The Te Deum (also known as Ambrosian Hymn or A Song of the Church) is an early Christian hymn of praise. The title is taken from its opening Latin words, Te Deum laudamus, rendered as “Thee, O God, we praise”.
The hymn remains in regular use in the Catholic Church in the Office of Readings found in the Lilturgy of the Hours, and in thanksgiving to God for a special blessing such as the election of a pope, the consecration of a bishop, the canonization of a saint, a religious profession, the publication of a treaty of peace, a royal coronation, etc. It is sung either after Mass or the Divine Office or as a separate religious ceremony. The hymn also remains in use in the Anglican Communion and some Lutheran Churches in similar settings.
In the traditional Office, the Te Deum is sung at the end of Matins on all days when the Gloria is said at Mass; those days are all Sundays outside Advent, Septuagesima, Lent, and Passiontide; on all feasts (except the Triduum) and on all ferias during Eastertide. Before the 1962 reforms, neither the Gloria nor the Te Deum were said on the feast of the Holy Innocents, unless it fell on Sunday, as they were martyred before the death of Christ and therefore could not immediately attain the beatific vision. A plenary indulgence is granted, under the usual conditions, to those who recite it in public on New Year’s Eve.
In the Liturgy of the Hours of Pope Paul VI, the Te Deum is sung at the end of the Office of Readings on all Sundays except those of Lent, on all solemnities, on the octaves of Easter and Christmas, and on all feasts. It is also used together with the standard canticles in Morning Prayer as prescribed in the Anglican Book of Common Prayer, in Matins for Lutherans, and is retained by many other churches of the Reformed tradition.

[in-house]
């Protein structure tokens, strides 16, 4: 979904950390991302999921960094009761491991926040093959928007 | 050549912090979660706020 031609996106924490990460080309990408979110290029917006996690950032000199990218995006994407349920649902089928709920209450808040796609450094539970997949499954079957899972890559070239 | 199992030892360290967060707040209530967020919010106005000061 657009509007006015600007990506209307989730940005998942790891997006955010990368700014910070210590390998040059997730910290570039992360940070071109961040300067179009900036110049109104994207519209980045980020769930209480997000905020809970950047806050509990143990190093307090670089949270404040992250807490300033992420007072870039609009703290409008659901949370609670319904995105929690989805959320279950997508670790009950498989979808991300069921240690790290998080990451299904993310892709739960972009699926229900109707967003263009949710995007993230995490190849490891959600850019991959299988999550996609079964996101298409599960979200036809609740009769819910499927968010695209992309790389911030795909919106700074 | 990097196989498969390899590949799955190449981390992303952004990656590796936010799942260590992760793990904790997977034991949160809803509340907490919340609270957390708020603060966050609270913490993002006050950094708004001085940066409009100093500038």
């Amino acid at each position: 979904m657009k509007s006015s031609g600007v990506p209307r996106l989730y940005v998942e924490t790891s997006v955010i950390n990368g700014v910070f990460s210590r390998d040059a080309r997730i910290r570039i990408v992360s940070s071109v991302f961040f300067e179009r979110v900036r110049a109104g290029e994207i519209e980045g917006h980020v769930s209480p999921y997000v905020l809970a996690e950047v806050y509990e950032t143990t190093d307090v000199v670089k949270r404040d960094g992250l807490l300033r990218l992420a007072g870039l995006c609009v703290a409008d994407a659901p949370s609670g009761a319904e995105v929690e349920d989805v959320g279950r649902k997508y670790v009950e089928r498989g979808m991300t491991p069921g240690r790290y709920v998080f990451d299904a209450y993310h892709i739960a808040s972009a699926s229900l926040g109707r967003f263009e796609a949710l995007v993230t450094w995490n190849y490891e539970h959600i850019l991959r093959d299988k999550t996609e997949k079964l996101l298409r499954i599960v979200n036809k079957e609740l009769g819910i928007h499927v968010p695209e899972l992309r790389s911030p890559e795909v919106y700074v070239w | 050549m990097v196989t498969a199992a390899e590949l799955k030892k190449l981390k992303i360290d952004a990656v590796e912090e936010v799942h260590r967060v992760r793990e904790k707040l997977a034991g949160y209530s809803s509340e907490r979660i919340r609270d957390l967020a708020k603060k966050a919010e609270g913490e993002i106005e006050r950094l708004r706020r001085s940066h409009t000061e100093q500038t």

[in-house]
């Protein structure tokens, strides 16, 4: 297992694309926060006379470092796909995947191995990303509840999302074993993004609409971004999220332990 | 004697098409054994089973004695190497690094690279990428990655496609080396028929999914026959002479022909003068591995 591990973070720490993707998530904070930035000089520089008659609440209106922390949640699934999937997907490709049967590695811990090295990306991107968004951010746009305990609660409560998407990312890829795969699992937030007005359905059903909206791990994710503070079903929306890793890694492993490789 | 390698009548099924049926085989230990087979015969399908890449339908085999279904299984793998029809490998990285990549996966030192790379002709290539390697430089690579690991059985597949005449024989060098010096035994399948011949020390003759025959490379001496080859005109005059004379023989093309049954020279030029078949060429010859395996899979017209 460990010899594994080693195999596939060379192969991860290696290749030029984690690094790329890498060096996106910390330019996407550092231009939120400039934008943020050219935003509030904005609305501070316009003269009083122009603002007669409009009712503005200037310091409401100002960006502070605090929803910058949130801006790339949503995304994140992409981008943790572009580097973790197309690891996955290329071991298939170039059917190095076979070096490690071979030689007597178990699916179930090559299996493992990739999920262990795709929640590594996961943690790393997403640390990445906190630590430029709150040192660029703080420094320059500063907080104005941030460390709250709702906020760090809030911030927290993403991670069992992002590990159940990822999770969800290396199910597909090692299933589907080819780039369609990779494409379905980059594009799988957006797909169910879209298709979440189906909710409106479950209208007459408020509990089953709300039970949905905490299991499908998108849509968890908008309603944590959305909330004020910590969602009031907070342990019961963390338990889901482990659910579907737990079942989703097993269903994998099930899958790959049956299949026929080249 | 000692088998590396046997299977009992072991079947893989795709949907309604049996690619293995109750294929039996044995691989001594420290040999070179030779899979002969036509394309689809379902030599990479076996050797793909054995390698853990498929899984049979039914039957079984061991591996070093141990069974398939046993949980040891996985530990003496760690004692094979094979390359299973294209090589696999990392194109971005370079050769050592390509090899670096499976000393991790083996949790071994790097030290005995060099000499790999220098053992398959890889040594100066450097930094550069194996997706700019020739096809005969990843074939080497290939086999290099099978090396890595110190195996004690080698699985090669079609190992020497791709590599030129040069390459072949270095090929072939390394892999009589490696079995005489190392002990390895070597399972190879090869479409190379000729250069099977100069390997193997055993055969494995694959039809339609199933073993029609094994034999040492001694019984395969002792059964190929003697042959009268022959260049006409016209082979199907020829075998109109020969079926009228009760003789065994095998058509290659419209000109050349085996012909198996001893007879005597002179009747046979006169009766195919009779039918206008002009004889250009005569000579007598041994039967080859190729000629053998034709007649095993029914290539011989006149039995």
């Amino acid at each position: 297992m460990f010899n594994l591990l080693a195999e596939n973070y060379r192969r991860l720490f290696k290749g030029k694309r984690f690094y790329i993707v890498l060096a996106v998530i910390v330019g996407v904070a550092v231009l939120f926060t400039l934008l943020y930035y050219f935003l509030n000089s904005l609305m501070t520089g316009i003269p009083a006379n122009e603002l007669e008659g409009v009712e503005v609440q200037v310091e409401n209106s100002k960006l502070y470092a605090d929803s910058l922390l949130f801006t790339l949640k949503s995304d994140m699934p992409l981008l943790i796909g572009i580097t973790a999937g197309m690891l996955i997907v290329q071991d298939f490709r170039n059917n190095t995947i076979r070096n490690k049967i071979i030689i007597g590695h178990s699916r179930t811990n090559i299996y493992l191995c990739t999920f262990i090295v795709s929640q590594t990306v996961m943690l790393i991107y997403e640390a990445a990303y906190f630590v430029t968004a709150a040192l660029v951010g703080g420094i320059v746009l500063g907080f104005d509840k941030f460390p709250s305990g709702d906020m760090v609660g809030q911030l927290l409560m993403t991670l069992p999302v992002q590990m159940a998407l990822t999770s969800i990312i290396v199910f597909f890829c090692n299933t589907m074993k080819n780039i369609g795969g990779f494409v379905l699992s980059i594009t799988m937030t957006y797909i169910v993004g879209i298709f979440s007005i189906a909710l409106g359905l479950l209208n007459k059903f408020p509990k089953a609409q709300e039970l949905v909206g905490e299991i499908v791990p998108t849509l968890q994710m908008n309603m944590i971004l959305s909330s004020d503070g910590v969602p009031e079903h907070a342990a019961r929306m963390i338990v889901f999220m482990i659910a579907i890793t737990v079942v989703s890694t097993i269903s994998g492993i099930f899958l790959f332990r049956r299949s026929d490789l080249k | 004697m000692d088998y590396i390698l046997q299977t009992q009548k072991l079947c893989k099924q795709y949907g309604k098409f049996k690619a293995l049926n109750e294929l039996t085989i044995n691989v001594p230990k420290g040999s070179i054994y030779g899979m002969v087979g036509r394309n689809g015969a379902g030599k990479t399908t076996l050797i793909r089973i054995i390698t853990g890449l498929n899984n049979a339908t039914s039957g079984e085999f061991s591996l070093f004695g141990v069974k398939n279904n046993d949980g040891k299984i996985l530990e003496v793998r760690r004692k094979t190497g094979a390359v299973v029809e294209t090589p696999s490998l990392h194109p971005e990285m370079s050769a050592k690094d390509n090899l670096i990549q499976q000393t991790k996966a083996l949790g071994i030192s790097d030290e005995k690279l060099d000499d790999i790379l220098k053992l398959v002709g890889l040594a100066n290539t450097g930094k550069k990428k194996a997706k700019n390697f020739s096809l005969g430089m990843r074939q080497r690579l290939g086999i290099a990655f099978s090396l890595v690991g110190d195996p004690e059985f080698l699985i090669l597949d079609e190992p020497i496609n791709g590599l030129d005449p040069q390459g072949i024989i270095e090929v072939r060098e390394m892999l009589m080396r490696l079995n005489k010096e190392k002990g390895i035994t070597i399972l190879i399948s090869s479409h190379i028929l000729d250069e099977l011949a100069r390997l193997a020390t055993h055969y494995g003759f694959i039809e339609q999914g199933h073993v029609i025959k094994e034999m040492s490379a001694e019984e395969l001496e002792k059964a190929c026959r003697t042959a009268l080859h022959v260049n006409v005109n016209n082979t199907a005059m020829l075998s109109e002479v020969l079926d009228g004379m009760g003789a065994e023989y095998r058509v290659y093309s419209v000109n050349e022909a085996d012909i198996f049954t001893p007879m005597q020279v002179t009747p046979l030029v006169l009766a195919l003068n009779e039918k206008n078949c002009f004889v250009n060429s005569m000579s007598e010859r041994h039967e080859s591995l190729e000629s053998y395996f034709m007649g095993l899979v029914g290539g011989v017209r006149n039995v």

It is traditional for Catholic martyrs to sing the Te Deum before execution, or saints-to-be to sing it after some great tragedy, misfortune, or great joy.
- St Marguerite d’Youville instructed her sisters to kneel in the snow and ashes after the hospital they built in Quebec burned to ashes, to begin again.
- Franciscan Missionaries of Mary intoned it before being hacked to death in the Boxer Rebellion.
- St Marie-Victoire Therese Couderc reported in one her visions the poor souls of Purgatory came to her in her vision and sang the Te Deum.
- St Edmund Campion, SJ & his companions sang the Te Deum in court upon hearing the verdict of their condemnation.
- As part of their punishment, St Paul Miki, SJ, & companions were forced to march 600 miles to their execution while singing the Te Deum.
That is what Catholic martyrs do prior to imminent death, they SING!!!! THEY SING AS THEY WILL FOR ALL ETERNITY!!!!
-by Br Humbert Kilanowski, OP (prior to joining the Order, Br Humbert earned a doctorate in mathematics from Ohio State University.)